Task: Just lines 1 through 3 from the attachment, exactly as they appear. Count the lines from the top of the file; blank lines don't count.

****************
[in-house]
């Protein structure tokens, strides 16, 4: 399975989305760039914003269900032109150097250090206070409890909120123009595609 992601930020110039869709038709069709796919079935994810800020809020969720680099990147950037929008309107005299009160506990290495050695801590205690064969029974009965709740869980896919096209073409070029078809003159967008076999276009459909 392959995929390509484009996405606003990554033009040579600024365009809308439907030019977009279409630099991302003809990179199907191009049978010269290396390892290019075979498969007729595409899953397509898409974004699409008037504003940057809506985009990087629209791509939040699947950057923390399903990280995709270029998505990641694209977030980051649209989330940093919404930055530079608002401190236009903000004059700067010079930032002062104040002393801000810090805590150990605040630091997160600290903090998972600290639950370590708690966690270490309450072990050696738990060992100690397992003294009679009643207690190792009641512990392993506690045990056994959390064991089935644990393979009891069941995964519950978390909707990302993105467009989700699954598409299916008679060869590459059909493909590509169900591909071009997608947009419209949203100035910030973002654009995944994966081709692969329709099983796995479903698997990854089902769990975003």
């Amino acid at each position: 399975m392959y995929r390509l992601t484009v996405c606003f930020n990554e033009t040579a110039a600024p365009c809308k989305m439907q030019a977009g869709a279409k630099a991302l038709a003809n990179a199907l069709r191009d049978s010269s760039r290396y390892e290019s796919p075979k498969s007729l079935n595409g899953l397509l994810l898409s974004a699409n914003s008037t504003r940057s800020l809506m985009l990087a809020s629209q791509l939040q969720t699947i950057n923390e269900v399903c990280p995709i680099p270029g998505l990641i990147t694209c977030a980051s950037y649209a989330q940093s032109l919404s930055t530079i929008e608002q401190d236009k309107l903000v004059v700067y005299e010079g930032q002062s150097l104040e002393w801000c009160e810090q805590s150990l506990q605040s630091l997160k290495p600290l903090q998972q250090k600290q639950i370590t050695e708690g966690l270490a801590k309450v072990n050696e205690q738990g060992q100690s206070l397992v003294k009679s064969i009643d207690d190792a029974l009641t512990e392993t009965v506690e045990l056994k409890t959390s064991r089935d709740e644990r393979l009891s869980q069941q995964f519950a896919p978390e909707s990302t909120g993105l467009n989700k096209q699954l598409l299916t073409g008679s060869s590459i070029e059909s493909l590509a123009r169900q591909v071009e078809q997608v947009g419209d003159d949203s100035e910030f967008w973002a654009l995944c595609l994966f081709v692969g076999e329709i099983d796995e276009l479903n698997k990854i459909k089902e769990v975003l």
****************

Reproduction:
[in-house]
């Protein structure tokens, strides 16, 4: 399975989305760039914003269900032109150097250090206070409890909120123009595609 992601930020110039869709038709069709796919079935994810800020809020969720680099990147950037929008309107005299009160506990290495050695801590205690064969029974009965709740869980896919096209073409070029078809003159967008076999276009459909 392959995929390509484009996405606003990554033009040579600024365009809308439907030019977009279409630099991302003809990179199907191009049978010269290396390892290019075979498969007729595409899953397509898409974004699409008037504003940057809506985009990087629209791509939040699947950057923390399903990280995709270029998505990641694209977030980051649209989330940093919404930055530079608002401190236009903000004059700067010079930032002062104040002393801000810090805590150990605040630091997160600290903090998972600290639950370590708690966690270490309450072990050696738990060992100690397992003294009679009643207690190792009641512990392993506690045990056994959390064991089935644990393979009891069941995964519950978390909707990302993105467009989700699954598409299916008679060869590459059909493909590509169900591909071009997608947009419209949203100035910030973002654009995944994966081709692969329709099983796995479903698997990854089902769990975003």
């Amino acid at each position: 399975m392959y995929r390509l992601t484009v996405c606003f930020n990554e033009t040579a110039a600024p365009c809308k989305m439907q030019a977009g869709a279409k630099a991302l038709a003809n990179a199907l069709r191009d049978s010269s760039r290396y390892e290019s796919p075979k498969s007729l079935n595409g899953l397509l994810l898409s974004a699409n914003s008037t504003r940057s800020l809506m985009l990087a809020s629209q791509l939040q969720t699947i950057n923390e269900v399903c990280p995709i680099p270029g998505l990641i990147t694209c977030a980051s950037y649209a989330q940093s032109l919404s930055t530079i929008e608002q401190d236009k309107l903000v004059v700067y005299e010079g930032q002062s150097l104040e002393w801000c009160e810090q805590s150990l506990q605040s630091l997160k290495p600290l903090q998972q250090k600290q639950i370590t050695e708690g966690l270490a801590k309450v072990n050696e205690q738990g060992q100690s206070l397992v003294k009679s064969i009643d207690d190792a029974l009641t512990e392993t009965v506690e045990l056994k409890t959390s064991r089935d709740e644990r393979l009891s869980q069941q995964f519950a896919p978390e909707s990302t909120g993105l467009n989700k096209q699954l598409l299916t073409g008679s060869s590459i070029e059909s493909l590509a123009r169900q591909v071009e078809q997608v947009g419209d003159d949203s100035e910030f967008w973002a654009l995944c595609l994966f081709v692969g076999e329709i099983d796995e276009l479903n698997k990854i459909k089902e769990v975003l």